Clear breaks down the four stages of a habit, the four laws of behavior change that one can use to build better habits (and break bad ones), and also offers various strategies for optimizing habits, such as habit stacking, habit tracking and the two-minute rule.
I’m pretty sure I highlighted more passages in Atomic Habits than I have in any book I’ve ever read. So it was no easy feat narrowing down the ones I wanted to share in this post. And it’s still a lot!
Here are some of my favorite gems from the book:
“Every action you take is a vote for the type of person you wish to become. No single instance will transform your beliefs, but as the votes build up, so does the evidence of your new identity. This is one reason why meaningful change does not require radical change. Small habits can make a meaningful difference by providing evidence of a new identity. And if a change is meaningful, it actually is big. That’s the paradox of making small improvements.”
“Habits are the compound interest of self-improvement. The same way that money multiplies through compound interest, the effects of your habits multiply as you repeat them. They seem to make little difference on any given day and yet the impact they deliver over the months and years can be enormous. It is only when looking back two, five, or perhaps ten years later that the value of good habits and the cost of bad ones becomes strikingly apparent.”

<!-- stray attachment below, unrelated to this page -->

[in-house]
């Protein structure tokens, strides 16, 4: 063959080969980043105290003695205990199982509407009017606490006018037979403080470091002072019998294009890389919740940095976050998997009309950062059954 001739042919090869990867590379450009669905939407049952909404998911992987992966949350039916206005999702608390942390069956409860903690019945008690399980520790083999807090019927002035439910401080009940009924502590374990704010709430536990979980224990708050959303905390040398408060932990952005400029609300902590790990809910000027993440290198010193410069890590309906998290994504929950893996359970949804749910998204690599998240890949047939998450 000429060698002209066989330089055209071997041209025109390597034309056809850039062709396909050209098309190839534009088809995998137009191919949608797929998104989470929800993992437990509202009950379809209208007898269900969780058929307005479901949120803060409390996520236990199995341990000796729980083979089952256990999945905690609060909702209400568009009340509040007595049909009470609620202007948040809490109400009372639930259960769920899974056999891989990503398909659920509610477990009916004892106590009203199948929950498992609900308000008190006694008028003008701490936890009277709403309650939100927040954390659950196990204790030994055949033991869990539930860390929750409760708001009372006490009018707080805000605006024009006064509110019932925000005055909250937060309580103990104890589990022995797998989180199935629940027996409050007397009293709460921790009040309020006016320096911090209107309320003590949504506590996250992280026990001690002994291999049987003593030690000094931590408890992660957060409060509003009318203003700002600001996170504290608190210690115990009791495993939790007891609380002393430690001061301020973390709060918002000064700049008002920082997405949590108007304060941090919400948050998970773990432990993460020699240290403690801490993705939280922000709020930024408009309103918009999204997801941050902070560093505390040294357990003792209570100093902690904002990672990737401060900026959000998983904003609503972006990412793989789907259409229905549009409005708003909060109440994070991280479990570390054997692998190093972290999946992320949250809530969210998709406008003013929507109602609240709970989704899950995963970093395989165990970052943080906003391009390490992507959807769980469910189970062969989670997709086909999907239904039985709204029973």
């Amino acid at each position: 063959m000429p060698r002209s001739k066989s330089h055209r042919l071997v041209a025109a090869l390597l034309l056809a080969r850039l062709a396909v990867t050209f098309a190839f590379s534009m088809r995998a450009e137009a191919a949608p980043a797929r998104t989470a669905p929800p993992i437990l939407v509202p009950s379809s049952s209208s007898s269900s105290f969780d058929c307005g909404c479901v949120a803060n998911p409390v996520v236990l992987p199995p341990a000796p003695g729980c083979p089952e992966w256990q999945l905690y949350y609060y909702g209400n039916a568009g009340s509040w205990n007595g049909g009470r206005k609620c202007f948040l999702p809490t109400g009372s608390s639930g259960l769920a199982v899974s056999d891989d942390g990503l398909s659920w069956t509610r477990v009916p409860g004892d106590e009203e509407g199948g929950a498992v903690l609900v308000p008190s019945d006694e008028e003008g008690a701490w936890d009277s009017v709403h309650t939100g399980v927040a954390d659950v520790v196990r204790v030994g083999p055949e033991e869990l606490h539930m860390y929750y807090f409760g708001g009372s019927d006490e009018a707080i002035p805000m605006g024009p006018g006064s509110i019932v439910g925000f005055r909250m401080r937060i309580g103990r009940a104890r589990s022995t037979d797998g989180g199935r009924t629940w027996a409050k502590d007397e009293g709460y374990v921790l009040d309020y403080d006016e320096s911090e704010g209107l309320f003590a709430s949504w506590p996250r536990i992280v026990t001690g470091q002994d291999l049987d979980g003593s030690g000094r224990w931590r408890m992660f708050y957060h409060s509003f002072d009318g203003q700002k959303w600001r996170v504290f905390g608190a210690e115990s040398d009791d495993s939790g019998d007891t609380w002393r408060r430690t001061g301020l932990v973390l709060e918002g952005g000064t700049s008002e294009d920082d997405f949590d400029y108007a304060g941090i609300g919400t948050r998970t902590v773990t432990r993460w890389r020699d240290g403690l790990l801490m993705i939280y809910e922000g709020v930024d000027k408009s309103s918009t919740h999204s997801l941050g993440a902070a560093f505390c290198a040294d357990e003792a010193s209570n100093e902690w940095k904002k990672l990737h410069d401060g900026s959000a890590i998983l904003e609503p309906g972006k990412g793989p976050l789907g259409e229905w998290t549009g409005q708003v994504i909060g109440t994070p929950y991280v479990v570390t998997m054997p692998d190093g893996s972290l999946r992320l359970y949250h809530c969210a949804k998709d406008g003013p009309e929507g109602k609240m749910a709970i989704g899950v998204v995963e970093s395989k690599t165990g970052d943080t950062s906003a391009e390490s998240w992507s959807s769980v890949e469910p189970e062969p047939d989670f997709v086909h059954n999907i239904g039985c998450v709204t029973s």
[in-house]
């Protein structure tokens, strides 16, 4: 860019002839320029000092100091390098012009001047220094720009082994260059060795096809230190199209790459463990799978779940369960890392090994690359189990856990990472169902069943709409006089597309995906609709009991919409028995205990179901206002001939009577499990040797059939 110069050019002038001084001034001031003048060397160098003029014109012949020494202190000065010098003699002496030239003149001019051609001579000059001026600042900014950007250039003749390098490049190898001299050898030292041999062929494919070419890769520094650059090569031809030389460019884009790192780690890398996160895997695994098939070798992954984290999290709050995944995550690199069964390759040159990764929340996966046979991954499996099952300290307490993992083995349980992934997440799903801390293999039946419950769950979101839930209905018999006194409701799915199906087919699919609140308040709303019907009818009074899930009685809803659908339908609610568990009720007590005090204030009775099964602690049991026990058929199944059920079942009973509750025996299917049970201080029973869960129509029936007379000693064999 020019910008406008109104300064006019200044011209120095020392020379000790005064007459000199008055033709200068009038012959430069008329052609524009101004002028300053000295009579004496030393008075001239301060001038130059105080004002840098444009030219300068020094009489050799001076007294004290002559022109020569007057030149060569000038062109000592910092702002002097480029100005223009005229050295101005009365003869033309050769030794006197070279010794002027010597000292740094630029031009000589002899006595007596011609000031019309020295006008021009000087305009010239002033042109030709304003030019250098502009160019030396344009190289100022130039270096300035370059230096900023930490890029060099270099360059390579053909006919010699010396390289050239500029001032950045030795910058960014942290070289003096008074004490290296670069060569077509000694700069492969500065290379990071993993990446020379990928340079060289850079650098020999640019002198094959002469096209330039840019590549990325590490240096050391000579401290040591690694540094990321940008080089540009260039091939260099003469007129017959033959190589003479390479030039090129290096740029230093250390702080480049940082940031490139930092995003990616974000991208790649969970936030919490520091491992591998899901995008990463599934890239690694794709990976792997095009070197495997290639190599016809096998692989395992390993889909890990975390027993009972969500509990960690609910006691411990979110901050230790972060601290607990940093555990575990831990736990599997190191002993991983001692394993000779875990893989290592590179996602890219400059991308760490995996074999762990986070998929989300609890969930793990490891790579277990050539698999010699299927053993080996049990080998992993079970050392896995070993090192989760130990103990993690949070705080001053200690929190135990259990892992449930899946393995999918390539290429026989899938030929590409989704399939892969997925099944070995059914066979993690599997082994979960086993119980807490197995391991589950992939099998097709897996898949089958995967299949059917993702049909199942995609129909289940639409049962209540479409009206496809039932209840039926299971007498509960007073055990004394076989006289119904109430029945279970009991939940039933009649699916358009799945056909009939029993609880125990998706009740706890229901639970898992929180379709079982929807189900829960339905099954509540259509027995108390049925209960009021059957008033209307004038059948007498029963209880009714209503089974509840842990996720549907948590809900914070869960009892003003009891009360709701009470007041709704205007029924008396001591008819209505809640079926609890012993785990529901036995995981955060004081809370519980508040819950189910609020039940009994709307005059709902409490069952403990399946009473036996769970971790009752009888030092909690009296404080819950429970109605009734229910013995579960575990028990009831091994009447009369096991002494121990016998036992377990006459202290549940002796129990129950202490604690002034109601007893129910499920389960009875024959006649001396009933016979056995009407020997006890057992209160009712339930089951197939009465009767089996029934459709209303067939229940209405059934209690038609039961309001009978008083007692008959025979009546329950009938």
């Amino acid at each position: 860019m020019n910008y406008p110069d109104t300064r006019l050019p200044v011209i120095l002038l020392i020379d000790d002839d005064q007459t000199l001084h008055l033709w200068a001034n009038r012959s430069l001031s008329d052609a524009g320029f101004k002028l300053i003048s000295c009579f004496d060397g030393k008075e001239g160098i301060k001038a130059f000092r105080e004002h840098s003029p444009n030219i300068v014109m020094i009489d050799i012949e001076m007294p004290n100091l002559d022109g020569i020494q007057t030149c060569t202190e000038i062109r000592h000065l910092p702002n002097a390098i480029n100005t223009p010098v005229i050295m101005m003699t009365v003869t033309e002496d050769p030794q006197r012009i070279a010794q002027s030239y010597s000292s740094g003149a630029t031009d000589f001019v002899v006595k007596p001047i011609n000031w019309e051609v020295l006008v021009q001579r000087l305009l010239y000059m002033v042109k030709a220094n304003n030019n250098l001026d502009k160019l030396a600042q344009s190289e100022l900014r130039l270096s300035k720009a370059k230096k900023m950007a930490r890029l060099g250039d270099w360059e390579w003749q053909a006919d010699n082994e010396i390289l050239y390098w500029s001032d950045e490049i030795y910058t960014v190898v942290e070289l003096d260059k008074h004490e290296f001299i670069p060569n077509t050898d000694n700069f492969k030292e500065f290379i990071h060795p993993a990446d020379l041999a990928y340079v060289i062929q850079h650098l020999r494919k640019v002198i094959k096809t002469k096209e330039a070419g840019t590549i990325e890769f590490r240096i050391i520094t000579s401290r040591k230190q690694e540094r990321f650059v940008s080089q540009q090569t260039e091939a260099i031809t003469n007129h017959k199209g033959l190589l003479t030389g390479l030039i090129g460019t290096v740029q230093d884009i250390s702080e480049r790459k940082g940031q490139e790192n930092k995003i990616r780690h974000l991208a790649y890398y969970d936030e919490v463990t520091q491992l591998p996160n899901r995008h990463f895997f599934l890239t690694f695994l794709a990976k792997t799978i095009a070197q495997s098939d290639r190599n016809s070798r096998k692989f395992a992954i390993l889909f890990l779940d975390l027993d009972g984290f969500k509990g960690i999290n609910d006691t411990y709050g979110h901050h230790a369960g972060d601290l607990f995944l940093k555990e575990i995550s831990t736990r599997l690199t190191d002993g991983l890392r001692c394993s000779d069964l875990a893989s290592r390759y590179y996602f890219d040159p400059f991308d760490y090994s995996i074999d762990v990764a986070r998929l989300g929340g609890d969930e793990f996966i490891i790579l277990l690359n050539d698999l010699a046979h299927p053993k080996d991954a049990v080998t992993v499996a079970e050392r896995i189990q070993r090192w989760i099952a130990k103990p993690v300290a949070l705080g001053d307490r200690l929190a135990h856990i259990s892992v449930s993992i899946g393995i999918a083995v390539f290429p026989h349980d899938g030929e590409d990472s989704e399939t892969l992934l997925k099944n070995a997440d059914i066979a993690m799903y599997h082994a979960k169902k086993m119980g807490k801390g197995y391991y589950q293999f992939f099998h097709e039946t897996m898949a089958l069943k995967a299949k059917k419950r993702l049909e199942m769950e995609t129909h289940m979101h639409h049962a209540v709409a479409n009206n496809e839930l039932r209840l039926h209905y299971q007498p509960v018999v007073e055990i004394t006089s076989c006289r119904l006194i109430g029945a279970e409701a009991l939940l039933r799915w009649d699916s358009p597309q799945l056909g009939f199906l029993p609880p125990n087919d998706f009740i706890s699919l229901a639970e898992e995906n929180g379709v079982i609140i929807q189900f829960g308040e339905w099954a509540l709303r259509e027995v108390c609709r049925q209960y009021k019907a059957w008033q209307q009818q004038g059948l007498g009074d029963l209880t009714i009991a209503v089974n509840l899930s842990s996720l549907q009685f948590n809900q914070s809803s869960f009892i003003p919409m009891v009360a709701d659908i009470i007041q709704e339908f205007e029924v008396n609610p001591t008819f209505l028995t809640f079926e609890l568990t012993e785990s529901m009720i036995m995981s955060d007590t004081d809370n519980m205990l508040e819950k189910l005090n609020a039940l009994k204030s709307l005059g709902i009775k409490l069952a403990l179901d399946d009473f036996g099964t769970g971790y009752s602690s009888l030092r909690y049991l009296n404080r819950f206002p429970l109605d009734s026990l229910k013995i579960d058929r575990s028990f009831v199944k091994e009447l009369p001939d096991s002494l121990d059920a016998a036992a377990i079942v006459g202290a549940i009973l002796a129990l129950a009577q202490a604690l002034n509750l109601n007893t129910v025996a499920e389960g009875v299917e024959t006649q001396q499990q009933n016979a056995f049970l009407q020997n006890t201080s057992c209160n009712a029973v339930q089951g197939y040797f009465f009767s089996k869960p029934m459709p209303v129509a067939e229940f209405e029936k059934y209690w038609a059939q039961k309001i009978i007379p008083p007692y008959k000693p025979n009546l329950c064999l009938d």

“[Habits] are not about having something. They are about becoming someone. Ultimately, your habits matter because they help you become the type of person you wish to be. They are the channel through which you develop your deepest beliefs about yourself. Quite literally, you become your habits.”
“Habits do not restrict freedom. They create it. Building habits in the present allows you to do more of what you want in the future.”
“It is so easy to overestimate the importance of one defining moment and underestimate the value of making small improvements on a daily basis. Too often, we convince ourselves that massive success requires massive action. Improving 1 percent isn’t particularly notable—sometimes it isn’t even noticeable—but it can be far more meaningful, especially in the long run. The difference a tiny improvement can make over time is astounding.”
“Success is the product of daily habits—not once-in-a-lifetime transformations. It doesn’t matter how successful or unsuccessful you are right now. What matters is whether your habits are putting you on the path toward success. You should be far more concerned with your current trajectory than with your current results. If you’re a millionaire but you spend more than you earn each month, then you’re on a bad trajectory. If your spending habits don’t change, it’s not going to end well. Conversely, if you’re broke but you save a little bit every month, then you’re on the path toward financial freedom—even if you’re moving slower than you’d like.”
“Time magnifies the margin between success and failure. It will multiply whatever you feed it. Good habits make time your ally. Bad habits make time your enemy.”